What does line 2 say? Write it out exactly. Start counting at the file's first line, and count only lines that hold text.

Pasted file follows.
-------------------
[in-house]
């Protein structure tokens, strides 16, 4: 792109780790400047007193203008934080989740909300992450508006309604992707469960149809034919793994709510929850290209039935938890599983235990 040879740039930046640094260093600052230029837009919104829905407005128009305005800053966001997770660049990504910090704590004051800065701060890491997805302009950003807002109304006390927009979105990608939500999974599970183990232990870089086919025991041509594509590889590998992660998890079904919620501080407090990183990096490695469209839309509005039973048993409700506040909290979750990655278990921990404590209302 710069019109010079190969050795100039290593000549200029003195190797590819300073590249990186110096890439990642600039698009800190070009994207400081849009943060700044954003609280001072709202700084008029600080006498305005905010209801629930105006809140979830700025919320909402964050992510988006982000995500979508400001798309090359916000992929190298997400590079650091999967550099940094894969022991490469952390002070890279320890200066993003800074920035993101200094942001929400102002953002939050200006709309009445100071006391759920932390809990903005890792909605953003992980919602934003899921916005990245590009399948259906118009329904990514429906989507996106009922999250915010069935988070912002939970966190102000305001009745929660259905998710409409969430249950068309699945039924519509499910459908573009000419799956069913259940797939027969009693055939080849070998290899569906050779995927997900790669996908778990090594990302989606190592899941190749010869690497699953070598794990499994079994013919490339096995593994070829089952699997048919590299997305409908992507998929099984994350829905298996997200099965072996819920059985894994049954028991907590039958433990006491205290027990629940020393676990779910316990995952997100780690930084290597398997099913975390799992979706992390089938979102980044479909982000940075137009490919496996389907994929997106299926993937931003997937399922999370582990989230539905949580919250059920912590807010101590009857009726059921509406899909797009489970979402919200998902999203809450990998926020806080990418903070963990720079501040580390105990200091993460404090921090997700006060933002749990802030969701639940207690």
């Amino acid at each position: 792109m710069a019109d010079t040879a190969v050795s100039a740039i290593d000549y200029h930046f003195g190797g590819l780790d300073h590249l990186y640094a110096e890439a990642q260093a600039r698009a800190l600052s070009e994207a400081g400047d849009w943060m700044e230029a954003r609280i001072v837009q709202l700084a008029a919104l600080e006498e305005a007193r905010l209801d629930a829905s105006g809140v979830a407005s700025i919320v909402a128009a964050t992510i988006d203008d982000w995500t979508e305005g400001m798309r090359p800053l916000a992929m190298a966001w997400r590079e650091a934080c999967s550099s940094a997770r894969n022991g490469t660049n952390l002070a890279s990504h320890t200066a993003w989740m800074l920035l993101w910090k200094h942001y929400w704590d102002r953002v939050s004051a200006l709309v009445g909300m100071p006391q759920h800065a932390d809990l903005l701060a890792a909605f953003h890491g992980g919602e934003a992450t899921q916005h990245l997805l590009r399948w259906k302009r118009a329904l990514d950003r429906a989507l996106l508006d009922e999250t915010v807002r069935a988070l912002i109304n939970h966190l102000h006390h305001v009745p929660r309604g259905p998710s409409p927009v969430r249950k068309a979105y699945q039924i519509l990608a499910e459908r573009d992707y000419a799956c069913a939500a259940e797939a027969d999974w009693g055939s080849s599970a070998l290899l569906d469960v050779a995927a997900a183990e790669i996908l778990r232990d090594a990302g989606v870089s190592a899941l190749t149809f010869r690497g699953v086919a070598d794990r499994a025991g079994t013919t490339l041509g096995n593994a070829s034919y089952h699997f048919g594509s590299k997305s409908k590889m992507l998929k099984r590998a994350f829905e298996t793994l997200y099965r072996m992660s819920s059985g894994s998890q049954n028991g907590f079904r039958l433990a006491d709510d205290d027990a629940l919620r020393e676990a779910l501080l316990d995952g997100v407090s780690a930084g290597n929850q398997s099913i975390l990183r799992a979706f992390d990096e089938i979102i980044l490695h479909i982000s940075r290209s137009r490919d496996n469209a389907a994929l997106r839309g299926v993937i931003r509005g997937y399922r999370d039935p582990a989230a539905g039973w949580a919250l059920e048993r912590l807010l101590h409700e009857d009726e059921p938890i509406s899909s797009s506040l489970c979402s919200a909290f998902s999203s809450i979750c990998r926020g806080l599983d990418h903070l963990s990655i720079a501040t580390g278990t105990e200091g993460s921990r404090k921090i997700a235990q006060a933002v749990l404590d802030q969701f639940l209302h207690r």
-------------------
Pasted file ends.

């Protein structure tokens, strides 16, 4: 792109780790400047007193203008934080989740909300992450508006309604992707469960149809034919793994709510929850290209039935938890599983235990 040879740039930046640094260093600052230029837009919104829905407005128009305005800053966001997770660049990504910090704590004051800065701060890491997805302009950003807002109304006390927009979105990608939500999974599970183990232990870089086919025991041509594509590889590998992660998890079904919620501080407090990183990096490695469209839309509005039973048993409700506040909290979750990655278990921990404590209302 710069019109010079190969050795100039290593000549200029003195190797590819300073590249990186110096890439990642600039698009800190070009994207400081849009943060700044954003609280001072709202700084008029600080006498305005905010209801629930105006809140979830700025919320909402964050992510988006982000995500979508400001798309090359916000992929190298997400590079650091999967550099940094894969022991490469952390002070890279320890200066993003800074920035993101200094942001929400102002953002939050200006709309009445100071006391759920932390809990903005890792909605953003992980919602934003899921916005990245590009399948259906118009329904990514429906989507996106009922999250915010069935988070912002939970966190102000305001009745929660259905998710409409969430249950068309699945039924519509499910459908573009000419799956069913259940797939027969009693055939080849070998290899569906050779995927997900790669996908778990090594990302989606190592899941190749010869690497699953070598794990499994079994013919490339096995593994070829089952699997048919590299997305409908992507998929099984994350829905298996997200099965072996819920059985894994049954028991907590039958433990006491205290027990629940020393676990779910316990995952997100780690930084290597398997099913975390799992979706992390089938979102980044479909982000940075137009490919496996389907994929997106299926993937931003997937399922999370582990989230539905949580919250059920912590807010101590009857009726059921509406899909797009489970979402919200998902999203809450990998926020806080990418903070963990720079501040580390105990200091993460404090921090997700006060933002749990802030969701639940207690």